Twenty-eight-year-old actor, director and theater freak Ezekiel Morgan is very enthusiastic about his upcoming project, almost to the point where listening to him talk about it is a performance in itself. "You come one time," says Morgan, brimming with confidence. "I guarantee you, if it's in your mind, you will come again."
He's referring to his revival of James Baldwin's 1954 stage play The Amen Corner, about a woman striving to maintain her position within a backbiting Harlem congregation even as her own family falls apart. The play is performed at Willowridge High School, where Morgan earns his loot as a theater arts teacher. Yes, it's a school play, but Morgan, being a radical theater auteur, has taken an experimental leap with this production. "I wanted to gather my high school students to work along with the professional actors to get into the trend of working professionally," says the teacher, who also has a supporting role in the play.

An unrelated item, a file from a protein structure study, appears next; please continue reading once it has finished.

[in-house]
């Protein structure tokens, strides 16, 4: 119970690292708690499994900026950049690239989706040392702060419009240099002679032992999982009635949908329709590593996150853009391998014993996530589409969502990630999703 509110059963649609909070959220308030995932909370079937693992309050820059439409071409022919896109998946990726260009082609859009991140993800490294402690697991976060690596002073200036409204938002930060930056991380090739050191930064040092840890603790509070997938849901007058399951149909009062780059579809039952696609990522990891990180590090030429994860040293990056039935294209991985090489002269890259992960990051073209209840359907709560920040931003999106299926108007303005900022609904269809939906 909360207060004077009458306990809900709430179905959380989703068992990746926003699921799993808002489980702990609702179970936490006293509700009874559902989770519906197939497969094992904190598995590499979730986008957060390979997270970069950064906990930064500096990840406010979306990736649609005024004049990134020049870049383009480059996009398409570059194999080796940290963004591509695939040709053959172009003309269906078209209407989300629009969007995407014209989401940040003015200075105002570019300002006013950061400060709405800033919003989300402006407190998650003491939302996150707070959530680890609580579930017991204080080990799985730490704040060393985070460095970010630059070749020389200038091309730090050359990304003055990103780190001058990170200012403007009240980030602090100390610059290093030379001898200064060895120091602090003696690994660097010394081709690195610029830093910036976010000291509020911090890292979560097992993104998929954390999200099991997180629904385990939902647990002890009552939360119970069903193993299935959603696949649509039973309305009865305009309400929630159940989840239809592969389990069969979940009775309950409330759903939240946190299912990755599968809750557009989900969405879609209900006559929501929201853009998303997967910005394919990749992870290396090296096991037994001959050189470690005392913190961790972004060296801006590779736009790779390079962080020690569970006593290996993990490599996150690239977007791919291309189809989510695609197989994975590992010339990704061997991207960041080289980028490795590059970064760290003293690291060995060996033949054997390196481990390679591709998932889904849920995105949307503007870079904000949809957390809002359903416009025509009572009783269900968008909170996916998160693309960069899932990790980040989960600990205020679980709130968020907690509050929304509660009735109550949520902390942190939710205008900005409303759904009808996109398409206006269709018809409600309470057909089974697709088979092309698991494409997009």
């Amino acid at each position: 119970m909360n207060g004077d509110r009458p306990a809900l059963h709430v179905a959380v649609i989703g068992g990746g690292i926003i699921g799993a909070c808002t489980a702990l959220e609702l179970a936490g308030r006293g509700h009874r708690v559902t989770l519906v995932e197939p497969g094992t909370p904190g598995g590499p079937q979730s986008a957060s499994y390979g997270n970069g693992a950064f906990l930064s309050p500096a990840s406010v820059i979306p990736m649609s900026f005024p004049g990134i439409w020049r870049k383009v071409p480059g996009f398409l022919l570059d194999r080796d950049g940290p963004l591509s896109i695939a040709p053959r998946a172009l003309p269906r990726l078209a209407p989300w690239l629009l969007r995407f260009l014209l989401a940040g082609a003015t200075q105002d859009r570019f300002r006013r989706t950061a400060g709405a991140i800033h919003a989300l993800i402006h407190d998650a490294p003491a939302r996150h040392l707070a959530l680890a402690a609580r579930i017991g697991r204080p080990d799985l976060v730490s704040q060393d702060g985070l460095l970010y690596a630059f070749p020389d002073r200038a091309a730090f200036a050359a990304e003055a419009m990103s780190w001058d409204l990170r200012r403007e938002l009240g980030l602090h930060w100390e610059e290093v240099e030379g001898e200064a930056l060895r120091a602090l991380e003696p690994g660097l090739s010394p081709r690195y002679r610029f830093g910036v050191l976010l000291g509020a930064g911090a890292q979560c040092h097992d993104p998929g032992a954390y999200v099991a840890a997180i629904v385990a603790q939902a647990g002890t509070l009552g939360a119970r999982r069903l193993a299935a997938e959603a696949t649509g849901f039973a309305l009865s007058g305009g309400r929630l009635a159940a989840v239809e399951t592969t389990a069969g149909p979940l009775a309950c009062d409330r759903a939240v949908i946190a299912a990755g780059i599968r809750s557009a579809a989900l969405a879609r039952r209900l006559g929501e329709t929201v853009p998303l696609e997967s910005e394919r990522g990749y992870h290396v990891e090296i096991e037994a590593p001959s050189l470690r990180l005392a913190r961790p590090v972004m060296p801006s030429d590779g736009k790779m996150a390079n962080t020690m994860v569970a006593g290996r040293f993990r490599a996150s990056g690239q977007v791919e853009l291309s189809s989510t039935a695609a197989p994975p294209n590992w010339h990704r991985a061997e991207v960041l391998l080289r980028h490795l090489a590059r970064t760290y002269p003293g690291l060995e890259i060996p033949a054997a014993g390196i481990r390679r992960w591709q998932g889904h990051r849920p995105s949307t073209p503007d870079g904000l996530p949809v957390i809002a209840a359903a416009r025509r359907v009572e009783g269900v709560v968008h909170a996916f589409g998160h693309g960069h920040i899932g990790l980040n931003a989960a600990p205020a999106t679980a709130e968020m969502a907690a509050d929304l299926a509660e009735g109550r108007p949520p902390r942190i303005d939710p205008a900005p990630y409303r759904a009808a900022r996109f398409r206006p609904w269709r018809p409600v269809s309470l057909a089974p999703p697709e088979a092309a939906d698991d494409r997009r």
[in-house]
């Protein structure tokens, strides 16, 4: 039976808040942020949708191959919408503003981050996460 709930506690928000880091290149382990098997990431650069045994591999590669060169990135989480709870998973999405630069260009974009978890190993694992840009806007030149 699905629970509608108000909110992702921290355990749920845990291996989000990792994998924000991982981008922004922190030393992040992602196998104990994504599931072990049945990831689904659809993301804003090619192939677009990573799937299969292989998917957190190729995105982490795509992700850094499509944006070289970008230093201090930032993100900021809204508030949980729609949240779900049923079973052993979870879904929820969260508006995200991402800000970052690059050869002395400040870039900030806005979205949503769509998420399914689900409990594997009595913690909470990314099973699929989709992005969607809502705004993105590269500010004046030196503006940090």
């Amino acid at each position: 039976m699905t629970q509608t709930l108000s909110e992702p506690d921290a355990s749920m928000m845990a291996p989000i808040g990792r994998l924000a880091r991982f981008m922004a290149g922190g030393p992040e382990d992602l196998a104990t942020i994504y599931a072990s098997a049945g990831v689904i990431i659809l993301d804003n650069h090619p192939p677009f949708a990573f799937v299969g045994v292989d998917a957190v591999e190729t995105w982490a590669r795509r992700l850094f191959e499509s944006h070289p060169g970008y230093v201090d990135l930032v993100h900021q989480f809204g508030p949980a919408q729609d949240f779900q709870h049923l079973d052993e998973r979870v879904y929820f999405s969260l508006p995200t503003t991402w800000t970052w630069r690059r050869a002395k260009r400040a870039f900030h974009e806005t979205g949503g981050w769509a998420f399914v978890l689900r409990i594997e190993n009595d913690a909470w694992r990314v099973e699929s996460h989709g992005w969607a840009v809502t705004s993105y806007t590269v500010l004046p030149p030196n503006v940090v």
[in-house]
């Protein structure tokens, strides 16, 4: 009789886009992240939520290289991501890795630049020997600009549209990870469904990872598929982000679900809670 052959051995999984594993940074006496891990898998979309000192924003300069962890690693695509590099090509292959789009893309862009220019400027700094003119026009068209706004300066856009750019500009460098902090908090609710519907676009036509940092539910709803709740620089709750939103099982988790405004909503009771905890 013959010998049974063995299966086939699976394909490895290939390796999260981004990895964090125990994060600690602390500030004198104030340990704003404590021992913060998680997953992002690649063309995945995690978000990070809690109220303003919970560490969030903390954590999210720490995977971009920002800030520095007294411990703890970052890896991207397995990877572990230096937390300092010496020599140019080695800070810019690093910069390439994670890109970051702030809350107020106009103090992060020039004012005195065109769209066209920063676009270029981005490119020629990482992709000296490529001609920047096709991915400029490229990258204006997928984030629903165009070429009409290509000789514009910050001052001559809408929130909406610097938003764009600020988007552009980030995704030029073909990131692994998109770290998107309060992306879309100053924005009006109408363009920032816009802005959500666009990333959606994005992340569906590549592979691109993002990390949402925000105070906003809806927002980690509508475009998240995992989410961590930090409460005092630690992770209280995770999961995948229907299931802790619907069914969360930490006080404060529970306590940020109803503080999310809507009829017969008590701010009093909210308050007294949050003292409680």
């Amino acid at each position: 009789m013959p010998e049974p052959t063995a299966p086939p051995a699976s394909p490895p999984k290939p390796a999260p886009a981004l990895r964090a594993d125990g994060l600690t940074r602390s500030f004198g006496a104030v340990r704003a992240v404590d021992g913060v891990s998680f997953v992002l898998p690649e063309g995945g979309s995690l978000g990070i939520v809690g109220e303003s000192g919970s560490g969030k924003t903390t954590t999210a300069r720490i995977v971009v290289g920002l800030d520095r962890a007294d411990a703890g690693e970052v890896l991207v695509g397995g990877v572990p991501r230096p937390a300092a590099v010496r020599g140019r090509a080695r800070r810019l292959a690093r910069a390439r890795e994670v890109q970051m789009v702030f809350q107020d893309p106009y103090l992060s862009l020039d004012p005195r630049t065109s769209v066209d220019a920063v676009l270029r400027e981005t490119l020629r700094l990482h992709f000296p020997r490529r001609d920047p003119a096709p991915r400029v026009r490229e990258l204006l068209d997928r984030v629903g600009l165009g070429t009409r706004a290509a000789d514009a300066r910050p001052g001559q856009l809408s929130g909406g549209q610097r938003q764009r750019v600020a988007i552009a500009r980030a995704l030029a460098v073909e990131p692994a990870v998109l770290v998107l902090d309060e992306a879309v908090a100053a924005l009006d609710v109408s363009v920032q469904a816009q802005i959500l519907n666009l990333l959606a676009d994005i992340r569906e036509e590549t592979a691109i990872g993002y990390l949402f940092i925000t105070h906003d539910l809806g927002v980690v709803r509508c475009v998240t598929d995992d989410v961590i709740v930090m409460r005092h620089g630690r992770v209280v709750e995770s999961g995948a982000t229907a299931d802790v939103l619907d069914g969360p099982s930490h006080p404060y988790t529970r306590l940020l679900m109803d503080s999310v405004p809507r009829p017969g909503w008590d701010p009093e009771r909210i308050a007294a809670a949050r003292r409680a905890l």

Derrick Stokes, an 18-year-old Willowridge senior, sees sharing the stage with working actors as a rare opportunity for the teenage thespians. "It's a lot of experience, doing a play with professional actors," says Stokes, "and it gives us a lot of encouragement." Actress Aurelia Holland, 33, believes that the veterans and neophytes working together on Corner can learn a lot from each other. "In also working with high schoolers, it makes me stay forever mindful of where I came from," she says.
Morgan, along with everyone else involved in the production, is hoping people will come enjoy themselves and not be scared off by the religious theme. Baldwin's text is never preachy or melodramatic, and at times it's as uplifting as the music sung by the gospel choir on stage. Says Morgan, "You come in, you laugh, you cry, and you just get down and have real church."